Xiaolin Duan

Assistant Professor

Picture of Xiaolin Duan


Xiaolin Duan is an Assistant Professor of Chinese history in the Department of History at the North Carolina State University. Duan studies socio-cultural history in medieval and early modern China, particularly urban history, popular religion, and visual/material culture.

She is the author of articles and book chapters on topics ranging from the visual culture in premodern China to early modern China-Mexico silk trade. She also translated varies works in pre-modern and modern Chinese history and art history. She has also contributed to the Seattle Art Museum’s project "Online Catalog of Chinese Painting and Calligraphy." 

Duan teaches Chinese and East Asian history, including topical courses on the globalization of China, material culture, popular religion, women's history and environmental history. 

Teaching and Research Interests

China, East Asia, World History, Social and Cultural History, Urban Studies, Popular Religion, Material Culture.


Duan's book, Rise of West Lake: A Cultural Landmark in the Song Dynasty (University of Washington Press, 2020), examines how West Lake, a cultural landmark next to the city of Hangzhou, was conceptualized and contextualized from 800 to 1400. This study uses varying types of gazetteers and travel-focused visual materials to elaborate in what ways West Lake was a subjective and socially constructed site. It shows that while the Lake was built into the fabric of Hangzhou’s urban life both ecologically and economically, it was also captured rhetorically as idealized nature. This work reveals that the Song dynasty’s West Lake marked a significant moment in Chinese history during which the natural landscape moved from the periphery of the practice of power to become a critical element in the wider construction of cultural identity. This work was funded by the Hsiao Fellowship and the Hultquist Fellowship.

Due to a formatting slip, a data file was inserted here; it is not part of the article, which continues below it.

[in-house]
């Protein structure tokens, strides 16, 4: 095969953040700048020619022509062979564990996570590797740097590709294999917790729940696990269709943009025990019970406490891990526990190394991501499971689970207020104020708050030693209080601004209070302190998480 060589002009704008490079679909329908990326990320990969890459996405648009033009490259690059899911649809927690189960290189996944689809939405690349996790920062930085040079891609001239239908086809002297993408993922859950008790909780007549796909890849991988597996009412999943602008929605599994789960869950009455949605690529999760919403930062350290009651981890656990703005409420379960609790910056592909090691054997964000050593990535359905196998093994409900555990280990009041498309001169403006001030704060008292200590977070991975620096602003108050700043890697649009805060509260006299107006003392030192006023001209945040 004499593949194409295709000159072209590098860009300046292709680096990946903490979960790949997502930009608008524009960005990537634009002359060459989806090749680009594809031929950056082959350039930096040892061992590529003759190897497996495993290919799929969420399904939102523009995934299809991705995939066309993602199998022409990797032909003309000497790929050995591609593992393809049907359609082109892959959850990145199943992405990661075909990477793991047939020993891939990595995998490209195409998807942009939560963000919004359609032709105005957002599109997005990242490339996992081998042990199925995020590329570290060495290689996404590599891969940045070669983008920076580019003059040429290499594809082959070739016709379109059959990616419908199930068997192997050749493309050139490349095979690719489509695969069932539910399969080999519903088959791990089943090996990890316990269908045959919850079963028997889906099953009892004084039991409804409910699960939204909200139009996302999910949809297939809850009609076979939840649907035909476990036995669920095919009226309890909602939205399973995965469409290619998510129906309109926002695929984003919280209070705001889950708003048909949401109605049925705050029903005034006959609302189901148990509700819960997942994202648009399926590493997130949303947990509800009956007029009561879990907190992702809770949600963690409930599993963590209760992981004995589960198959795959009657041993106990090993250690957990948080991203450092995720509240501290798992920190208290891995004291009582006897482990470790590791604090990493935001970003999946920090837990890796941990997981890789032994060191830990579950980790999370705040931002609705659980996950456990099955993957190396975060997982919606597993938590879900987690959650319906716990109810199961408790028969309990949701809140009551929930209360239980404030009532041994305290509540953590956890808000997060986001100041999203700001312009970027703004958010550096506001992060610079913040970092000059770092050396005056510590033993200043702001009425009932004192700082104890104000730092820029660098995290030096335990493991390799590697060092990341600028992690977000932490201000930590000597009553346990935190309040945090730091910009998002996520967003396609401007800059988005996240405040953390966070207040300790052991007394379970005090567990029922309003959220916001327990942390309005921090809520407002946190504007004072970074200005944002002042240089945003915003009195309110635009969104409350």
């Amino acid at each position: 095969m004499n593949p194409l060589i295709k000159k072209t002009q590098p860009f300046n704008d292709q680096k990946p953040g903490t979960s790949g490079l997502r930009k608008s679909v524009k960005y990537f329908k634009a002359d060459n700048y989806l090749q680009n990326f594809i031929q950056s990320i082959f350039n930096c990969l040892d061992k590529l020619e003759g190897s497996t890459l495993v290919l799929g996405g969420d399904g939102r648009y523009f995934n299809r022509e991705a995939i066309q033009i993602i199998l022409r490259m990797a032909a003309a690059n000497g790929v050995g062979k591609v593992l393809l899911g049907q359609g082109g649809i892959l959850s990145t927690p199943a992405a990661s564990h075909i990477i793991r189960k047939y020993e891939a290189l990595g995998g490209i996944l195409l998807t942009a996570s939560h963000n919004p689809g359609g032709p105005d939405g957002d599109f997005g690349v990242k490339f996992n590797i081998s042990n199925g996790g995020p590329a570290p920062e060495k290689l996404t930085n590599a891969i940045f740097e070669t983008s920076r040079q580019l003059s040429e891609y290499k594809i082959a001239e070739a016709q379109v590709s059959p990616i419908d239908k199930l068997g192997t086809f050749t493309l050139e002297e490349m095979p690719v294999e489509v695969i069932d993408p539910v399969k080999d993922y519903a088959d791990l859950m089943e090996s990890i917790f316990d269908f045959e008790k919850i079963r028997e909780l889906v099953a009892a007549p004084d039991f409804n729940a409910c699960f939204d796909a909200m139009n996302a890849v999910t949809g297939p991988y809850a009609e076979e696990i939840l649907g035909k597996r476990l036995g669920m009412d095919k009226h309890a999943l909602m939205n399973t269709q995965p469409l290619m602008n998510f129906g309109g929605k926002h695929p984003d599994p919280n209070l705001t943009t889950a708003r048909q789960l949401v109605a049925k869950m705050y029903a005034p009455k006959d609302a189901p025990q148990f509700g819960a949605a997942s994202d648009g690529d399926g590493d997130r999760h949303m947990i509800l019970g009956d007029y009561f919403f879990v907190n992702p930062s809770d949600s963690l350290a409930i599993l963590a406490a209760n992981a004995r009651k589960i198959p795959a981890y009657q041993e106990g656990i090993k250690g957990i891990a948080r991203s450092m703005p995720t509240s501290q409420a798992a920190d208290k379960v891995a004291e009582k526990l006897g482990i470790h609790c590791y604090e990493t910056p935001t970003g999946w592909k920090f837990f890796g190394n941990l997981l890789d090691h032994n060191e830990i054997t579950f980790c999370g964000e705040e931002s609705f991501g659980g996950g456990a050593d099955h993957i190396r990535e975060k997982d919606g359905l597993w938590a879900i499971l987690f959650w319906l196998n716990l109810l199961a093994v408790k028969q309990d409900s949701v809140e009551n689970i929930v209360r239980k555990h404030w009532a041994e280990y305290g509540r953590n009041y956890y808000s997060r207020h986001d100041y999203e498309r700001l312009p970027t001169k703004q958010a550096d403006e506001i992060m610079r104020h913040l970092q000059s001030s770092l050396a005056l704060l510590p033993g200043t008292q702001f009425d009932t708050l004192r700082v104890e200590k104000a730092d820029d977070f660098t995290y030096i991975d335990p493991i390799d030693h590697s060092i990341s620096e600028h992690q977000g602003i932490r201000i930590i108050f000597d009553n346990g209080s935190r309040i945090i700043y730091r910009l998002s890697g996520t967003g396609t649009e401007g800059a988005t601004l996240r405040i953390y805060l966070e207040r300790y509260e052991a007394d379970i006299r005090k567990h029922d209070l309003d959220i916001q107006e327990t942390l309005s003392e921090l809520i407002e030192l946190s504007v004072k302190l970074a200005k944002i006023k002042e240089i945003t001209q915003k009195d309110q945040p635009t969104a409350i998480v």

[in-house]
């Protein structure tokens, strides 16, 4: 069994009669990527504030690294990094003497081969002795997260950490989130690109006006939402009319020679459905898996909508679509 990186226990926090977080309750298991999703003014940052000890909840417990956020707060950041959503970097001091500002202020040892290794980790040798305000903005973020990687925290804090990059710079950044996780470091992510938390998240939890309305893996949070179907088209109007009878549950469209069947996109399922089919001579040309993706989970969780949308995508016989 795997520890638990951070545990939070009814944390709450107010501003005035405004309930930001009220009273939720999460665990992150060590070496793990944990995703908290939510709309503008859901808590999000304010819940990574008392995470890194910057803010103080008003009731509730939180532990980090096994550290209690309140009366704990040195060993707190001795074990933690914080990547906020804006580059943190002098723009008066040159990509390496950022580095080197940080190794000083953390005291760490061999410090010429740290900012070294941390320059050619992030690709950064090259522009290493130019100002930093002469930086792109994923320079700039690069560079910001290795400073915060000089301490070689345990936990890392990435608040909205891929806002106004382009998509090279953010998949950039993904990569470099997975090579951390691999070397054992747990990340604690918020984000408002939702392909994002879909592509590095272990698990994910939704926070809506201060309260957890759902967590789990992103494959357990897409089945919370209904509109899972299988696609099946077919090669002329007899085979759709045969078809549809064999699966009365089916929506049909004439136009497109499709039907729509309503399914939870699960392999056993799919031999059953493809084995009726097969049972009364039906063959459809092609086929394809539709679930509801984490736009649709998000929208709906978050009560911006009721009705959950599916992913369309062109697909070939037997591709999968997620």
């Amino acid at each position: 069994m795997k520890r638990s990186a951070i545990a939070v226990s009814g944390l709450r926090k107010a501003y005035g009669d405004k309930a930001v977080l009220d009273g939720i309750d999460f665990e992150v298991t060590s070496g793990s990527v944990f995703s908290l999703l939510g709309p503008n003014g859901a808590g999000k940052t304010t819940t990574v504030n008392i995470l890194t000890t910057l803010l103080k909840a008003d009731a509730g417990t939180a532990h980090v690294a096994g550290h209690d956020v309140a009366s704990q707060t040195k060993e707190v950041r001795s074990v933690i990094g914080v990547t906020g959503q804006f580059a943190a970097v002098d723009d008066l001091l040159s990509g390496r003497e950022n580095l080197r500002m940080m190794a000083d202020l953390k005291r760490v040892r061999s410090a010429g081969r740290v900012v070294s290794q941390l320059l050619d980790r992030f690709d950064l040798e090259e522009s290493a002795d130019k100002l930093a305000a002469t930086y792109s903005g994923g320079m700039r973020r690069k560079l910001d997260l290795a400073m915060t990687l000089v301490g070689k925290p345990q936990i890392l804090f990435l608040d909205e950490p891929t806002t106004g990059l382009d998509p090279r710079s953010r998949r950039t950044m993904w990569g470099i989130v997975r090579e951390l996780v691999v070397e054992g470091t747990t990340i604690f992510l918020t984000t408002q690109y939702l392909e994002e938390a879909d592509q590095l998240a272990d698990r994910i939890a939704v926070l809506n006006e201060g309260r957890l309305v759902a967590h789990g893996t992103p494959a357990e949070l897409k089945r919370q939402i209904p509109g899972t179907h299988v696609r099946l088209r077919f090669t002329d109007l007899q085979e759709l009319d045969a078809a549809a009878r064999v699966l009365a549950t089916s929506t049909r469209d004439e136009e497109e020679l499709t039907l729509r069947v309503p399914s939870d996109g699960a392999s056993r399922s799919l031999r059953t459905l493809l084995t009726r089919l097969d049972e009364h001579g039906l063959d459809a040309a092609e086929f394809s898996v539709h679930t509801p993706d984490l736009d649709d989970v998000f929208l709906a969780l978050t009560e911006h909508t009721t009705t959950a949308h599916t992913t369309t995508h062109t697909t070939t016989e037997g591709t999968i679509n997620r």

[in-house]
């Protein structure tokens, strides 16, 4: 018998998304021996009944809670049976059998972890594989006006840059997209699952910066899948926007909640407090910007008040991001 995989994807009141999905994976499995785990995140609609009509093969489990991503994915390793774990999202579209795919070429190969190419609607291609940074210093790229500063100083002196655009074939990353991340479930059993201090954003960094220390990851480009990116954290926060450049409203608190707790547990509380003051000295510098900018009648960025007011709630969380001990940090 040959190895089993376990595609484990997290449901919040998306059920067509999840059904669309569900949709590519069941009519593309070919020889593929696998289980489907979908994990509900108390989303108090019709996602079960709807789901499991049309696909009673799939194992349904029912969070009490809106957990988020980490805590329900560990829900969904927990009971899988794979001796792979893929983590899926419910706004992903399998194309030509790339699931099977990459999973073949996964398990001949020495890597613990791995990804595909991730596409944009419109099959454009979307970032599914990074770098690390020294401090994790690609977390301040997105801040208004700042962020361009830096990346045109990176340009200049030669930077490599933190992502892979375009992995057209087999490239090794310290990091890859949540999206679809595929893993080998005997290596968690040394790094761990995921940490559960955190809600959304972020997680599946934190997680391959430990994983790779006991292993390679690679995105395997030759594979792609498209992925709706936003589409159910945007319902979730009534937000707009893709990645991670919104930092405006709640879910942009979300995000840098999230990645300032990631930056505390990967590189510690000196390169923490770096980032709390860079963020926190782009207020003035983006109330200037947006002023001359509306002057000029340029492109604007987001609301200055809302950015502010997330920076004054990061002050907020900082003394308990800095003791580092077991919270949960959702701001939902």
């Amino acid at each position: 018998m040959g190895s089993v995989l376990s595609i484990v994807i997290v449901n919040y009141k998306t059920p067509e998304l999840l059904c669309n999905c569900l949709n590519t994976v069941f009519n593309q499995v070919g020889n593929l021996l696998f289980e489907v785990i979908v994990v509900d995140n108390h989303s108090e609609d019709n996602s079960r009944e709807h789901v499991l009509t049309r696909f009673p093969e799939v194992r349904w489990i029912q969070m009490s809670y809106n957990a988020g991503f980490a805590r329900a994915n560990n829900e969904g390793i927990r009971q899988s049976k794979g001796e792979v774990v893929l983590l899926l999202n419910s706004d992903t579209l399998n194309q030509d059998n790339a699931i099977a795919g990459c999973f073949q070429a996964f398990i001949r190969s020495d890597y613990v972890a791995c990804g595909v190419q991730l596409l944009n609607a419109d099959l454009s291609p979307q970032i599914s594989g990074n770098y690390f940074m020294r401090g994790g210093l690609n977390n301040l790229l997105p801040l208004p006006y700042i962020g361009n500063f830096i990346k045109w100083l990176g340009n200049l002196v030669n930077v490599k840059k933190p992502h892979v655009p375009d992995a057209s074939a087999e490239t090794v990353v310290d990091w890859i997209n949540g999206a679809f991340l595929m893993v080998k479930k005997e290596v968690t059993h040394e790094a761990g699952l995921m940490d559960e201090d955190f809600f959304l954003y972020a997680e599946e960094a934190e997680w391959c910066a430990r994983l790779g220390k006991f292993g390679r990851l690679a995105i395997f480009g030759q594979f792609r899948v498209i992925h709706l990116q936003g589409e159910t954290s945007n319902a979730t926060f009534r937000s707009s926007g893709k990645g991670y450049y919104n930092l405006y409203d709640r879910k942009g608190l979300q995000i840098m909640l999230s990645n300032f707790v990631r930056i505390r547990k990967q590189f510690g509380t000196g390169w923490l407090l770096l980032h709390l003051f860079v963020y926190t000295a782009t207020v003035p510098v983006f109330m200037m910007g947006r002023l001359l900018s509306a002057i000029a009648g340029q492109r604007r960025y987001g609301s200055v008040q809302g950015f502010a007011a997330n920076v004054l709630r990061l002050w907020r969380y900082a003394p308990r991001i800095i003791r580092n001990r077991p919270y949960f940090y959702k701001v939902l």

Her new research project, An Object of Seduction: Chinese Silk in the Early Modern Trans-Pacific Trade, is on the trade of Chinese silk to New Spain via Manila during the sixteenth and seventeenth centuries. This topic contributes to the discussion on the transforming nature of the Ming empire by investigating relations between state and society in the context of Pacific trade-centered globalization. Using local gazetteers, miscellanies notes, and correspondence, this research investigates the production, consumption, and regulation of silk textiles as they circulated through the social worlds and trade networks. This work was funded by NCSU's Junior Faculty Development Award. The manuscript is contracted with Rowman & Littlefield Press in the series “Empires and Entanglements in the Early Modern World.” She is currently working on a teaching module based on this research project for History for the 21st Century.

Duan is currently working with Dr. Noboru Matsuda from the Department of Computer Science to develop a proactive map for Hangzhou’s West Lake, which is linked with a Global Positioning System (GPS). This map would include information including stories about the place, relevant visual images, and digital narratives that students crafted. The completion of this proactive map model will permit access for research and education purposes by both NCSU undergraduate and graduate students. We expect this platform to carry both real-world and pedagogical functions centered on “place studies.” This work is funded by the Non-laboratory Scholarship/Research Grant and the OPEN Incubator research grant and the OPEN incubator research grant. Check out two recently published webpage that is related to this project: Ten Views of West Lake and Naming Views of West Lake (Song -Present) (collaborated with history graduate student Sharon Zhan Zhang). *We are looking for both graduate and undergraduate research students who are interested in computer science, education, historical geography, map studies, and data science. Please contact xduan4@ncsu.edu for further details. 

Xiaolin Duan and researchers from Carnegie Mellon Univ., Swarthmore College, and UCSB are applying for the NEH “Scholarly Editions and Translations Grant” to support our translation project on a thirteenth-century poetry collection One Hundred Poems on West Lake. We propose to make it available through a web-based gazetteer map. This platform could be used in Chinese history and literature classes, as well as classes that seek to compare urban experience in Europe and East Asia.